We woke up not knowing if we were going to spend a few more days (weeks, months) in Haiti or flying out on any one of 5-6 different options.

Gary and I hopped in the helicopter fairly early on and headed back out to Leogane. Gary has this ability to 'have stuff find him,' and we had procured a bunch of really needed supplies. We jumped out of the helicopter and delivered the casting stuff to the Cubans--even at the Univ of Miami hospital located at the airport, casting supplies are scarce.

When we talked with the Cuban general surgeon we learned that they still had not been able to get their x-ray machine working. The holdup is a box, a simple plastic box where the film gets dipped into the exposure fluid--antiquated system but incredibly crucial. Rest assured that Gary and I almost missed our flight out because we were on the helicopter again going back out to Leogane to take an x-ray fluid box. The box was delivered while we were on the plane thanks to Jeremy.

The first evac option was with the orphans from Maison des Enfants de Dieu--featured a bunch on CNN. Their doc flew in with us last Sunday and we spent the afternoon at the orphanage yesterday (friday). We were waiting for any word that the kids were on a bus headed to the airport. Gary and I had just taken off for the return trip to Leogane when we were called back because the bus was on its way! From what we know or heard there was a lot of politics involved but just over half of the kids received approval to be flown to the US and go to either adoptive families--best guess is that 90 percent plus had already been promised or adopted--it is just a very lengthy process. By now you have all seen the pictures and videos of all of us carrying the kids from the bus to the transport plane. It is almost impossible to describe our feelings about the opportunity to put a lifetime event like that in perspective or in writing. What a way to end our trip! We were so overwhelmed by those kids. I think there were 83 orphans that got out. Each of us, including all of the St George team that we flew in with - Bryce, Jan (nurse who delivered baby in Leogane) Keoni, Kurt Troy, Boyd and James and Marc Martial (team leader for church's Haitian Creole translation and good family friend who was down in Haiti with the lds church's official group), had kids crawling on us, wetting their pants on us etc etc. Steve said the little girl on his left knee was so scared to get on the plane that she instantly wet her pants and he just let her because he didn't want to make her feel bad.

The plane was awesome - while it was a once-in-a-lifetime opportunity to ride in an Air Force C17, that was not even close to the story. Right after we got on and I sat down next to Chuck and the two kids crawling on him I noticed that Youmilde, the 7yr old little girl I held for about an hour yesterday at the orphanage, was crying and there were a bunch of little ones crying so I jumped up and put her and another baby on my lap. While the kids were all very excited they were also extremely afraid of flying and all the other unknowns ahead of them. After loading and buckling all the kids and escorts they opened the plane up to the line of Haitians and others with U.S. passports, the majority sitting on the floor. Once we were completely loaded they tried to get a count that would match the manifest so we could take off. It became a huge mess when the numbers didn't match up and we sat there for at least 2 hours until Chuck jumped up and grabbed the microphone and read each name so they could match names to people. Needless to say he captivated the audience with his jokes and the way he spoke their language fluently, yes he put on a show. The problem was, there were a number of people put on the list as escorts for the orphans that didn't end up going with us. Anyway, we finally took off and the light in their eyes and the curiosity about flying was really fun to watch. The flight took about 2 hours but felt a bit longer with the smells and the diaper changing and the kids running around! After helping drop them off at customs in the military airport here in Orlando we were on our way!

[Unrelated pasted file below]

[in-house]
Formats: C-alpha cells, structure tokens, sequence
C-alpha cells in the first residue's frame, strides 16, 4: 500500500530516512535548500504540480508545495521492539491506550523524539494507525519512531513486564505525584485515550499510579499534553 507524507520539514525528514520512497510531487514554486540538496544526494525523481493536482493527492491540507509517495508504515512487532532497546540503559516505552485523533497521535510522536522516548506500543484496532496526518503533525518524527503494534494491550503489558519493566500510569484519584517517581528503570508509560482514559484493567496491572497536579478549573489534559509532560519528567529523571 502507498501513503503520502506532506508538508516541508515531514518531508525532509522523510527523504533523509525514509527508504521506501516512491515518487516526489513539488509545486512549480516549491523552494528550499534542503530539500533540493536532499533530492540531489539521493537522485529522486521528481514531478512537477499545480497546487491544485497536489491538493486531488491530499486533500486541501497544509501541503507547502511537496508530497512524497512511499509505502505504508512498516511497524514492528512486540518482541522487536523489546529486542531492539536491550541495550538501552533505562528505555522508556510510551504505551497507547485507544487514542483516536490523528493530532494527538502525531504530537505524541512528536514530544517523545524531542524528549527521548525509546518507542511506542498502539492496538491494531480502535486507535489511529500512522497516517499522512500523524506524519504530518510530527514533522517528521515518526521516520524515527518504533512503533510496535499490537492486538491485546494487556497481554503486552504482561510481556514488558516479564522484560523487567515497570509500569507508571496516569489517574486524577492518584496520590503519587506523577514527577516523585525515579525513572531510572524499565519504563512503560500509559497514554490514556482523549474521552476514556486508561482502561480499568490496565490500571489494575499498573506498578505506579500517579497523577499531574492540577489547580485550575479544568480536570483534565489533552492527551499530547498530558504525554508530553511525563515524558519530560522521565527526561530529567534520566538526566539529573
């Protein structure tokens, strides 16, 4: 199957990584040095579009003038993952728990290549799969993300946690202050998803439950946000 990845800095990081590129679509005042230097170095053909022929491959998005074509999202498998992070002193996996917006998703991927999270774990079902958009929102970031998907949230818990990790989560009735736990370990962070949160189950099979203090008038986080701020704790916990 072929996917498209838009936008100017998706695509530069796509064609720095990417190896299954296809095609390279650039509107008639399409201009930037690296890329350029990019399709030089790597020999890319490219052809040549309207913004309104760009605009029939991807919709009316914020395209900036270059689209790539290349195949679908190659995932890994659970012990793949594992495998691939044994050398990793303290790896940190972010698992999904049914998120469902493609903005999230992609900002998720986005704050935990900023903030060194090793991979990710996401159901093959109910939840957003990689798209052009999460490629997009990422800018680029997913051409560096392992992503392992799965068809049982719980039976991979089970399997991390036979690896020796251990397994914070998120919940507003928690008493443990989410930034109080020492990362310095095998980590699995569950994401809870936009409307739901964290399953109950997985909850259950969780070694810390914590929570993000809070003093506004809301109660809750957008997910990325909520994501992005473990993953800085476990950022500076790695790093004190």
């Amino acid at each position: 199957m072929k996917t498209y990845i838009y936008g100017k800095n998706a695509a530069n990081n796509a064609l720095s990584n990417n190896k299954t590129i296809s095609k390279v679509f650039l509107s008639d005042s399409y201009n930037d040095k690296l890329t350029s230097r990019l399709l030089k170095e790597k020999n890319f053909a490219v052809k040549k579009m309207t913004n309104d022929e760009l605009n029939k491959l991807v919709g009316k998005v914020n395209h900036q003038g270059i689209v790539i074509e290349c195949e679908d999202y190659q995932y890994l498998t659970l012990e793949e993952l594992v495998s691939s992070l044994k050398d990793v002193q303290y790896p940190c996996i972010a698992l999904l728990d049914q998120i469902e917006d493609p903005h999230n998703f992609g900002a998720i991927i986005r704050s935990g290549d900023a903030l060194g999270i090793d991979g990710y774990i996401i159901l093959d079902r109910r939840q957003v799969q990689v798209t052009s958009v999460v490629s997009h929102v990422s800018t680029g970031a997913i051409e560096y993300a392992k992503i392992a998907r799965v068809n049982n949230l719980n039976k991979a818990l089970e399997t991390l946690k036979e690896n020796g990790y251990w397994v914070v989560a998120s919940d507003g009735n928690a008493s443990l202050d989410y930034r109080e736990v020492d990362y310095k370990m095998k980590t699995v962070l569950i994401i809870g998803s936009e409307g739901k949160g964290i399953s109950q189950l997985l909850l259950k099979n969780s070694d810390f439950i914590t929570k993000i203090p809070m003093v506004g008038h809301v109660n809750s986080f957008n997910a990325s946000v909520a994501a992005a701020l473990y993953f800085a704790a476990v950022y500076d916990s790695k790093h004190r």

The hotel and everything else is nice. It is hard to maintain perspective. We spent a little time talking to Marc Martial about the team that went down from the church to replace us. They had some struggles including lack of organization and too many chiefs - this is the first time the church has sent a team of medical pros into a disaster--they are learning as they go just like we did.

Probably the most lasting memory I will have, and I think Gary and Chuck and Steve agree, is of a humble Bishop doing his job, magnifying his calling and being magnified by his calling as he cared for everyone he could, including us.

The opportunity to spend time with a few of the best men I know was a huge side benefit.

We are all a bit intrepid about the attention and excitement we have generated--iit is fun to poke at each other about the misquotes and pictures. Gary crying on the front page of CNN is classic classic stuff. Steve and Chuck and I were on the verge of tears every minute while there, but it is Gary that gets the story! Our goal from day one was to help Haitians and we were able to do a bit of that. Thank you so much for your patience and prayers and for letting us come. I am starting to cry sitting here at Dennys so I gotta stop.

See you in a few hours.


Steve, Gary. Chuck and Craig


Amanda said...

I've been so touched reading these letters. Thanks Steve, Gary, Chuck and Craig and of course, Crash!

The Crash Test Dummy said...

Amen, Amanda. These letters have impressed me deeply too.